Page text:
Germany's US and European allies welcome Berlin's promise of a more robust foreign and security policy, but with no appetite at home for troops to fight, it may mean little more than extra logistical help and tougher rhetoric.
At this year's security conference in Munich, where 11 years ago pacifist-turned-foreign minister Joschka Fischer told US defence secretary Donald Rumsfeld "excuse me, I am not convinced" about the war in Iraq, Germany promised its knee-jerk reaction would no longer be a 'no' to overseas missions.
"In my view, to be a good partner Germany should get involved more quickly, more decisively and more substantially," said head of state President Joachim Gauck, in a message that was reinforced by the German foreign and defence ministers.
"Germany is too big to only comment on world politics from the sidelines," said Foreign Minister Frank-Walter Steinmeier.
Seven decades after the defeat of the Nazis, Germany still feels constrained by history, and public shows of patriotism like flags at football matches are a fairly recent phenomenon.
The Americans and Germany's close neighbours have long urged it to provide more decisive leadership for Europe – beyond prescribing austerity during the euro zone crisis – and play a more prominent geopolitical role, leveraging its trade relations.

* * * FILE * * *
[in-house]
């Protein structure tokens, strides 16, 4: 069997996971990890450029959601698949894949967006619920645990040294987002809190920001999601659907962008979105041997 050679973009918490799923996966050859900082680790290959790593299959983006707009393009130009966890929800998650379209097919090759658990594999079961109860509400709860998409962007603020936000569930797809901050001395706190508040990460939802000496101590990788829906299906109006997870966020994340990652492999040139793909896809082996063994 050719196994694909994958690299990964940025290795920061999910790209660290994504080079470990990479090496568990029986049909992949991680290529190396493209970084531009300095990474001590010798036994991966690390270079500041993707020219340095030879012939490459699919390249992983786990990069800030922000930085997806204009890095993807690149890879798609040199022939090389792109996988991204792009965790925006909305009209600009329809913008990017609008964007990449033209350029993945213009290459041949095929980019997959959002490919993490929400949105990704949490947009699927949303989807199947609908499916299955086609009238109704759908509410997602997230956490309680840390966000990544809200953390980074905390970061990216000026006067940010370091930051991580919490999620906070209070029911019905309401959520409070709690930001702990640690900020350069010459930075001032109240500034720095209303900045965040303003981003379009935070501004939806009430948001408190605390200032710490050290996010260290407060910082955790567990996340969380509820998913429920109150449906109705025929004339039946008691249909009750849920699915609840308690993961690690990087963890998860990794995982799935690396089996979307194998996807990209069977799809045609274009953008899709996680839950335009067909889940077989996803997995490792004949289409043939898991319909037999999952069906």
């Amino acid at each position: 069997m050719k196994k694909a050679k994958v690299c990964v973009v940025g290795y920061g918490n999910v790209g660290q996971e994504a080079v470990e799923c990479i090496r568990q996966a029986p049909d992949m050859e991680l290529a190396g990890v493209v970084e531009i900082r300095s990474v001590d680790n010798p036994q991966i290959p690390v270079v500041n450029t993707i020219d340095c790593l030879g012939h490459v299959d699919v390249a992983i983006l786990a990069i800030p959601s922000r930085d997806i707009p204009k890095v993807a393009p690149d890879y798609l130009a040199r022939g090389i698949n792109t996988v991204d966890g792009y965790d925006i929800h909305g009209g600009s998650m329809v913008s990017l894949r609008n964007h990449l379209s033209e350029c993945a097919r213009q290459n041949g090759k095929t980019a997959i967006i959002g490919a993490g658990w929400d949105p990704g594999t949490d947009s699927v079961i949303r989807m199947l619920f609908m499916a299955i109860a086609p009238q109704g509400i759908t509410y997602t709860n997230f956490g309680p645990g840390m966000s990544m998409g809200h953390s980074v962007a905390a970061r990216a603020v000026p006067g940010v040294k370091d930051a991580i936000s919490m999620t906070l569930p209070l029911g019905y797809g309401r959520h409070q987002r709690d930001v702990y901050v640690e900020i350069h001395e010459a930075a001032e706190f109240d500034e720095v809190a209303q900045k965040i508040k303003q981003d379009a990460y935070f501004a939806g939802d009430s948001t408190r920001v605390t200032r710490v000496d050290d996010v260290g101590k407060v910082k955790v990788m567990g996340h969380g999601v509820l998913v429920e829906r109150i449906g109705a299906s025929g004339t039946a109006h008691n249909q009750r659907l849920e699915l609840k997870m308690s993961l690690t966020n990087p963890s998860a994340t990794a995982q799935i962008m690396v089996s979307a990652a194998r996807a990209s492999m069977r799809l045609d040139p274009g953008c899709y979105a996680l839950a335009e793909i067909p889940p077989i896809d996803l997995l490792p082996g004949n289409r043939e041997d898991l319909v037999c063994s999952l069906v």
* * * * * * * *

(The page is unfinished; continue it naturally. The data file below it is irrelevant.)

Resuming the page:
"Leading, I say respectfully, does not mean meeting in Munich for discussions, it means committing resources," U.S. Secretary of State John Kerry told the 50th annual Munich Security Conference this weekend.
Poland's Foreign Minister Rados?aw Sikorski, who said in 2011, "I fear German power less than I am beginning to fear German inactivity", told Reuters in Munich that in the Ukraine crisis, "Germany is taking its role, I'm glad to say."
So far, that has involved Chancellor Angela Merkel issuing firm condemnations of President Viktor Yanukovich's crackdown on protesters and phoning Russian President Vladimir Putin.
A more robust diplomatic posture alone is unlikely to erase what U.S. Republican Senator John McCain described in Munich as the "embarrassing" moment in 2011 when Germany declined to help its NATO allies support the Libyans fighting Muammar Gaddafi.
McCain told Reuters Gauck's speech had been important but acknowledged that the president "didn't commit Germany to anything that was specific or large". McCain limited his expectations to a bigger military role in disaster and humanitarian relief.
One senior U.S. defence official, speaking on condition of anonymity, said German officials in Munich showed an interest in a more "expeditionary" international security policy.
The source cited the French-led intervention in Mali, where about 100 German military personnel provide support such as troop transport flights and training, and an upcoming European mission to the Central African Republic, where Germany has said it may again provide logistical support – but not firepower.
This is very much along the lines of all Germany's overseas military missions: almost 5,000 Germany personnel currently take part in nine international missions, including more than 3,000 in Afghanistan, mostly working on training local security forces.
Taking up the slack
Steinmeier said in Munich that with Europe increasingly hemmed in by conflicts in the Middle East, Africa and Eastern Europe, "Germany, with all its diplomatic, military and aid capacity cannot stand by when its help is needed".